The speed itself gives a marked increase in productivity which surely should be a good selling point!  I know that if Jive coded the site well then I wouldn‘t need to rely on the expense of a CDN like Akamai so there are massive cost implications here.

                • Re: Redundant code issues - Performance Increase - Cost Saving!!!

                  Even with a CDN, if you have a large global site the impact on performance due to bloated or redundant code cannot be underestimated. Every version of the Jive platform we have rolled out here at Premier Farnell for our element14 community, our own internal developers have had to customize to do some of this cleanup to optimize our page load times. It is disappointing that it looks like we're going to have to devote time, effort (and customize again!) in this version.

              • Re: Redundant code issues - Performance Increase - Cost Saving!!!

                Anyhow the v6 pages are more static and thus better cacheable. For example the avatar and points are loaded asynchronously. But there is still a lot to optimize.

                • Re: Redundant code issues - Performance Increase - Cost Saving!!!

                  Martin, thank you for taking the time to investigate performance issues and for reporting your findings.  As an engineer I always find feedback useful and you make some good suggestions.  I know that you have brought up concerns about performance before.  I think that we have made substantial performance improvements that I hope you will find reassuring.  More on that further down.


                  The code that we put in inline scripts is generally stuff that is difficult to cache.  For example, i18n strings are mostly stable but they can change when a new theme is applied.  And we have to support the phrase substitutions feature, which can cause any string to be changed with the flip of an admin setting.  So we can't just put a 10 year expiration time on those strings like we do with most of the JavaScript. But you are right that we would be much better off if those strings were loaded separately and cached.  And in fact we have discussed a plan that could let us do that which might get into an upcoming release.  We just have to implement that plan with accommodations for theming, phrase substitutions, and so on.


                  The duplication of the undefined check for tinyMCE is unnecessary - that is a good point.  I will file an ticket to work on that.


                  There is some thinking behind putting the Kongregate Asynchronous JavaScript Loader inline.  That is the component that is responsible for deferred code loading; it fetches code that will be needed some time in the future in a way that does not block page load.  When there is deferred code that we know needs to be loaded we want to start downloading it as soon as possible to minimize total latency.  But in practice having the script inline may not be helping much.  If we were putting all of our external script tags at the end of the body tag I think that inlining the loader would be advantageous.  But we are not quite there yet.  There is a good chance that I will take your advice and move the loader into an external script.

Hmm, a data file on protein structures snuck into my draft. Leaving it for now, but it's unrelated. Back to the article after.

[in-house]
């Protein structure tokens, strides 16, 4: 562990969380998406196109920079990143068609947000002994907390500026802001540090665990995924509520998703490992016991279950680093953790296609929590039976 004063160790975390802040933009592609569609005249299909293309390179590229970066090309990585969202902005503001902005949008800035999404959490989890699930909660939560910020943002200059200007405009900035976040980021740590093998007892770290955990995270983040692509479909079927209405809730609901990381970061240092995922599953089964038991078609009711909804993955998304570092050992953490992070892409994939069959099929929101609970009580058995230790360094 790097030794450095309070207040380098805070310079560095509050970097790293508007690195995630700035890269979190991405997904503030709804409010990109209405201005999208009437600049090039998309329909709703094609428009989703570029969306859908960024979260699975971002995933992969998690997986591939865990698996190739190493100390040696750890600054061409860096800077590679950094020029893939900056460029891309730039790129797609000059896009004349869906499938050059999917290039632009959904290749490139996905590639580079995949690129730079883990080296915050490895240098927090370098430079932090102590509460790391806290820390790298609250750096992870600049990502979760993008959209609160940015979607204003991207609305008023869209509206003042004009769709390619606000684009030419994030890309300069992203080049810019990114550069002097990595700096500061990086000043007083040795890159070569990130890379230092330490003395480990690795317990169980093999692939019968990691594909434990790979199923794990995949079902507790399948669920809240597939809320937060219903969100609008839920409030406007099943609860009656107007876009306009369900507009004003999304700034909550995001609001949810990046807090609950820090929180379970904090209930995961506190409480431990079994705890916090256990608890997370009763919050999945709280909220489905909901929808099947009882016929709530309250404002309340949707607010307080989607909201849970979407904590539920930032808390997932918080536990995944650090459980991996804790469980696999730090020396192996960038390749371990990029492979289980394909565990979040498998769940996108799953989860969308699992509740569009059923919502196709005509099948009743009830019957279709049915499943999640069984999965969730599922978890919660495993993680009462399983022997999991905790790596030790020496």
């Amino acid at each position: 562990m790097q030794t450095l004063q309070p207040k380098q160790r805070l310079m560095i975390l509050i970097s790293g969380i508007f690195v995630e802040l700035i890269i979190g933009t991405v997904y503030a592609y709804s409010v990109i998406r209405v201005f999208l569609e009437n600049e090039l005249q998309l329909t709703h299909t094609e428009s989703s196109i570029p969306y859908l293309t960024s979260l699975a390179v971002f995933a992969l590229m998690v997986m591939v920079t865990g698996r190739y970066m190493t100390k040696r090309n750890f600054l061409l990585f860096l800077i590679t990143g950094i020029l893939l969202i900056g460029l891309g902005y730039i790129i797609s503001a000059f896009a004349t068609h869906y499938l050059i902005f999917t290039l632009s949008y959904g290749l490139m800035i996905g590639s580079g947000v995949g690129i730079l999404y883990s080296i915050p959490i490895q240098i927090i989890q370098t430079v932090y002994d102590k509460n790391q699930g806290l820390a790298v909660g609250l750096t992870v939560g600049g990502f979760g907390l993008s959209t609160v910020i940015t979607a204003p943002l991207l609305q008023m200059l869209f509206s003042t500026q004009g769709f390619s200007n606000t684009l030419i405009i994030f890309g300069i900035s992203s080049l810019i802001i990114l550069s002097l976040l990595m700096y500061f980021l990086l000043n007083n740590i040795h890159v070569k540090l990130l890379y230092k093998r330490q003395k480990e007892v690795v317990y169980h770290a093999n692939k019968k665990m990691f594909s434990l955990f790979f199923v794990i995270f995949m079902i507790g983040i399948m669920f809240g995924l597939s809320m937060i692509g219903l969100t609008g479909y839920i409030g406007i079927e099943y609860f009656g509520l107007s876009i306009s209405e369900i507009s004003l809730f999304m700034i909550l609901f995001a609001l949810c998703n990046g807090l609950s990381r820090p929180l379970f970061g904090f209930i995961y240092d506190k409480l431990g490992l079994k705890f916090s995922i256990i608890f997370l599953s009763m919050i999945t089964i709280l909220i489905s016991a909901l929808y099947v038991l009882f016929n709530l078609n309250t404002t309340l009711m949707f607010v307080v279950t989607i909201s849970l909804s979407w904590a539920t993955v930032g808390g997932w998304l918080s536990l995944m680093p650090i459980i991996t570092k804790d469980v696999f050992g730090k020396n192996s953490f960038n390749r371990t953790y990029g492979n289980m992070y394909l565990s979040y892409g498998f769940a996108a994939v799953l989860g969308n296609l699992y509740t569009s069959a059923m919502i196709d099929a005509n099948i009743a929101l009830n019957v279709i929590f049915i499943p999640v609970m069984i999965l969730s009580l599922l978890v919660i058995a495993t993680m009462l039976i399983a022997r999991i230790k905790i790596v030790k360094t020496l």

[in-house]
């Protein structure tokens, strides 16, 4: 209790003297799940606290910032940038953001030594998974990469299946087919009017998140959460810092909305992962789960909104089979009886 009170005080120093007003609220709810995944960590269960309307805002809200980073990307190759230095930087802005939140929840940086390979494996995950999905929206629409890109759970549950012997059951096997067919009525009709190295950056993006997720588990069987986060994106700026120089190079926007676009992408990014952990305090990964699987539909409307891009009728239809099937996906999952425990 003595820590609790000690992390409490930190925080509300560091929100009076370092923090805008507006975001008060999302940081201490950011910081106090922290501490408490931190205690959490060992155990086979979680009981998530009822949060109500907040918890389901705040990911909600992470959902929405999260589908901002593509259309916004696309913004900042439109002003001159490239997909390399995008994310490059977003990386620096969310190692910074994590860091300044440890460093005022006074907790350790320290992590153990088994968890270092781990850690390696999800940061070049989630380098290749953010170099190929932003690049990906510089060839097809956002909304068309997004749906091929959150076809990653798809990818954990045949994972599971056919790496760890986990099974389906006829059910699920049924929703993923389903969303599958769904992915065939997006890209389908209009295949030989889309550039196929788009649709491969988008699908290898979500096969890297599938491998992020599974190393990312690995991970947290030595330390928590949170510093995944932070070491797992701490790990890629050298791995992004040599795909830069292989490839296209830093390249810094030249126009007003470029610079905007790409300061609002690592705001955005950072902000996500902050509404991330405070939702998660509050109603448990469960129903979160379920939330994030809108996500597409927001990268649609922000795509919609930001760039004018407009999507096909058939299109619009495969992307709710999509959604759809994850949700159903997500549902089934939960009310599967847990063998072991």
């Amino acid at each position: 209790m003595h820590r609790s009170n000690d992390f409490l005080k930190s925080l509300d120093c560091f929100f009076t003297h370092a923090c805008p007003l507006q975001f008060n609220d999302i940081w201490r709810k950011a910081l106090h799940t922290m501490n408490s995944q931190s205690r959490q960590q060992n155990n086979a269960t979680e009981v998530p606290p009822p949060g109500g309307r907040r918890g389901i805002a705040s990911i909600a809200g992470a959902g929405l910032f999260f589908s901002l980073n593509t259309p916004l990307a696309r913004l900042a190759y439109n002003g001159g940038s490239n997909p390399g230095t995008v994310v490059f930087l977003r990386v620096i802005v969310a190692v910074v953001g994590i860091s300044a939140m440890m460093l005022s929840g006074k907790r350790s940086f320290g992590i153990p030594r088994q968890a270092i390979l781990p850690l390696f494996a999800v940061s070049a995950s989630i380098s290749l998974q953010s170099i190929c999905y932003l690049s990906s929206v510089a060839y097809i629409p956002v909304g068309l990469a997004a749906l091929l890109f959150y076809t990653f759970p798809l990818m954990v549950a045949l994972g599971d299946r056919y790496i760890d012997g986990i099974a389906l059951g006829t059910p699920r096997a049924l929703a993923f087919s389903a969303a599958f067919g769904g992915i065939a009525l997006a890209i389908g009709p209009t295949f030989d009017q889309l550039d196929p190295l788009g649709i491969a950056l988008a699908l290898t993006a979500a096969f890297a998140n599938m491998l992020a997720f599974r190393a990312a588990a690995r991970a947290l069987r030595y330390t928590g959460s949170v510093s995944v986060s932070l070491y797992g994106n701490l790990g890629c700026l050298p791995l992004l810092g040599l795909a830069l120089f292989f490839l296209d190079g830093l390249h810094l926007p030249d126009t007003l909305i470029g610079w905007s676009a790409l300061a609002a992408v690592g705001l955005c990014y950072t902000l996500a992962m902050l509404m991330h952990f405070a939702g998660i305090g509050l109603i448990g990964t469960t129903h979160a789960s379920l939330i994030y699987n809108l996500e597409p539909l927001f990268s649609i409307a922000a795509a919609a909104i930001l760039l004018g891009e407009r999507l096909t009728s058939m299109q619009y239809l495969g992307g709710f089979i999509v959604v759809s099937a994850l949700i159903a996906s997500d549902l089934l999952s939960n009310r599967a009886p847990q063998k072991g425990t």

I think that the onboarding stylesheet is loaded everywhere because the getting started feature does make appearances in a few different places. But we do have a procedure for loading stylesheets asynchronously in such cases.  I will file another ticket to see that that gets looked at.


                  I agree about consolidating CSS files.  That is another item that has been our list of desired optimizations for some time.  There is a wrinkle though: due to an unfortunate design decision in Internet Explorer if any stylesheet contains more than 4095 selectors all of the subsequent selectors and rules are ignored.  Recently jive.css hit that limit and we actually had to split it into two parts; which is of course the opposite of what we want to do.  But the other stylesheets that we are using are not as big and we should be able to combine those down to a smaller number of files.


                  It would be great if we could make each page cacheable.  In fact that is another idea that we have discussed and would like to implement.  But that is not going to be a simple change.  There are a lot of pieces of dynamic data that go into each page when it is rendered and many of those are expected to be up-to-the-second which prevents us from setting expiration times of any substantial duration.  We might not get much benefit from Etags either since an Etag would have to be based on whatever piece of data has changed most recently.  It is likely the result would be that a given Etag would not stay fresh long enough to be useful and the caching benefit would be outweighed by the cost of generating and checking Etags.  To make a real improvement we will have to decouple highly-dynamic page state from less dynamic content.  It will probably be some time before we can get to a point where we can put caching headers on HTML responses themselves.  In the meantime as you point out we can work on making each page smaller.